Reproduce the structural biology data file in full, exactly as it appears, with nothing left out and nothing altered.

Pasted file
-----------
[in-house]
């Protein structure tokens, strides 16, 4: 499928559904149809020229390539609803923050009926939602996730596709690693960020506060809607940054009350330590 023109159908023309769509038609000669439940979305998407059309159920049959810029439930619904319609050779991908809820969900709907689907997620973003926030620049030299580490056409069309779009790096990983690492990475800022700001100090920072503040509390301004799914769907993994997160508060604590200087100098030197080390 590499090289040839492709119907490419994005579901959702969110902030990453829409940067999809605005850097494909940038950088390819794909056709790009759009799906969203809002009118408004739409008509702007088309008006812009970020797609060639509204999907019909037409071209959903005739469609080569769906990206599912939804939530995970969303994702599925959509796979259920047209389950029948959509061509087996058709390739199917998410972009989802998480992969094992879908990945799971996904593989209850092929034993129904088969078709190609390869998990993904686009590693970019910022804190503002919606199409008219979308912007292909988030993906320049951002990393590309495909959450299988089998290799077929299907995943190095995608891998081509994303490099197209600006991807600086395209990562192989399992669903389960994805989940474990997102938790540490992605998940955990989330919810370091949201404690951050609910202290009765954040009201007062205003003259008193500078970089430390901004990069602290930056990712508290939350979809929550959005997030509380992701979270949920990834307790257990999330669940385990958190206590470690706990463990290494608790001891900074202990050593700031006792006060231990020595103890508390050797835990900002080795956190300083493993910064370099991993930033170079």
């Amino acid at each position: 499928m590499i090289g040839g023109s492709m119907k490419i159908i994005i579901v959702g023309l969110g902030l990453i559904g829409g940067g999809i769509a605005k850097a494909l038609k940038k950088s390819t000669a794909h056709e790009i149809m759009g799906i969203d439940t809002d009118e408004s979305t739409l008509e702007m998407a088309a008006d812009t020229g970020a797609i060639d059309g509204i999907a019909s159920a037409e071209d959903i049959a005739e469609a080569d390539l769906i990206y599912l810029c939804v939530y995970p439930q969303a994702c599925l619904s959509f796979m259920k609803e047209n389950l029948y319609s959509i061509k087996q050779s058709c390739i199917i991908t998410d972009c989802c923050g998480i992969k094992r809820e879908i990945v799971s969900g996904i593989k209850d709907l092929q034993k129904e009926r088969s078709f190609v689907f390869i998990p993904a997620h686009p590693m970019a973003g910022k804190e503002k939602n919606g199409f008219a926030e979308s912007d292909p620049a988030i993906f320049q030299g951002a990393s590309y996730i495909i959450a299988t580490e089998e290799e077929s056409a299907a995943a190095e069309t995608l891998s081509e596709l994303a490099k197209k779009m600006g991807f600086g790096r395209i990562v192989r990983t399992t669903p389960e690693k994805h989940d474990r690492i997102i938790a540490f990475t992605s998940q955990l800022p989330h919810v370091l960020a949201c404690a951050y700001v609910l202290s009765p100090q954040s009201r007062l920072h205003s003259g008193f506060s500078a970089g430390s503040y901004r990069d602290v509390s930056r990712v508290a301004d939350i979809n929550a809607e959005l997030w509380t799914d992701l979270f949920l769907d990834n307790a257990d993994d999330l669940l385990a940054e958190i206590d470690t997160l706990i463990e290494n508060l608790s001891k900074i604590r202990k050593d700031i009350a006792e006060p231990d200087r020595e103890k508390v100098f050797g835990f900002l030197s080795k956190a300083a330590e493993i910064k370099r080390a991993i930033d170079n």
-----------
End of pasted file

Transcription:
[in-house]
């Protein structure tokens, strides 16, 4: 499928559904149809020229390539609803923050009926939602996730596709690693960020506060809607940054009350330590 023109159908023309769509038609000669439940979305998407059309159920049959810029439930619904319609050779991908809820969900709907689907997620973003926030620049030299580490056409069309779009790096990983690492990475800022700001100090920072503040509390301004799914769907993994997160508060604590200087100098030197080390 590499090289040839492709119907490419994005579901959702969110902030990453829409940067999809605005850097494909940038950088390819794909056709790009759009799906969203809002009118408004739409008509702007088309008006812009970020797609060639509204999907019909037409071209959903005739469609080569769906990206599912939804939530995970969303994702599925959509796979259920047209389950029948959509061509087996058709390739199917998410972009989802998480992969094992879908990945799971996904593989209850092929034993129904088969078709190609390869998990993904686009590693970019910022804190503002919606199409008219979308912007292909988030993906320049951002990393590309495909959450299988089998290799077929299907995943190095995608891998081509994303490099197209600006991807600086395209990562192989399992669903389960994805989940474990997102938790540490992605998940955990989330919810370091949201404690951050609910202290009765954040009201007062205003003259008193500078970089430390901004990069602290930056990712508290939350979809929550959005997030509380992701979270949920990834307790257990999330669940385990958190206590470690706990463990290494608790001891900074202990050593700031006792006060231990020595103890508390050797835990900002080795956190300083493993910064370099991993930033170079």
């Amino acid at each position: 499928m590499i090289g040839g023109s492709m119907k490419i159908i994005i579901v959702g023309l969110g902030l990453i559904g829409g940067g999809i769509a605005k850097a494909l038609k940038k950088s390819t000669a794909h056709e790009i149809m759009g799906i969203d439940t809002d009118e408004s979305t739409l008509e702007m998407a088309a008006d812009t020229g970020a797609i060639d059309g509204i999907a019909s159920a037409e071209d959903i049959a005739e469609a080569d390539l769906i990206y599912l810029c939804v939530y995970p439930q969303a994702c599925l619904s959509f796979m259920k609803e047209n389950l029948y319609s959509i061509k087996q050779s058709c390739i199917i991908t998410d972009c989802c923050g998480i992969k094992r809820e879908i990945v799971s969900g996904i593989k209850d709907l092929q034993k129904e009926r088969s078709f190609v689907f390869i998990p993904a997620h686009p590693m970019a973003g910022k804190e503002k939602n919606g199409f008219a926030e979308s912007d292909p620049a988030i993906f320049q030299g951002a990393s590309y996730i495909i959450a299988t580490e089998e290799e077929s056409a299907a995943a190095e069309t995608l891998s081509e596709l994303a490099k197209k779009m600006g991807f600086g790096r395209i990562v192989r990983t399992t669903p389960e690693k994805h989940d474990r690492i997102i938790a540490f990475t992605s998940q955990l800022p989330h919810v370091l960020a949201c404690a951050y700001v609910l202290s009765p100090q954040s009201r007062l920072h205003s003259g008193f506060s500078a970089g430390s503040y901004r990069d602290v509390s930056r990712v508290a301004d939350i979809n929550a809607e959005l997030w509380t799914d992701l979270f949920l769907d990834n307790a257990d993994d999330l669940l385990a940054e958190i206590d470690t997160l706990i463990e290494n508060l608790s001891k900074i604590r202990k050593d700031i009350a006792e006060p231990d200087r020595e103890k508390v100098f050797g835990f900002l030197s080795k956190a300083a330590e493993i910064k370099r080390a991993i930033d170079n």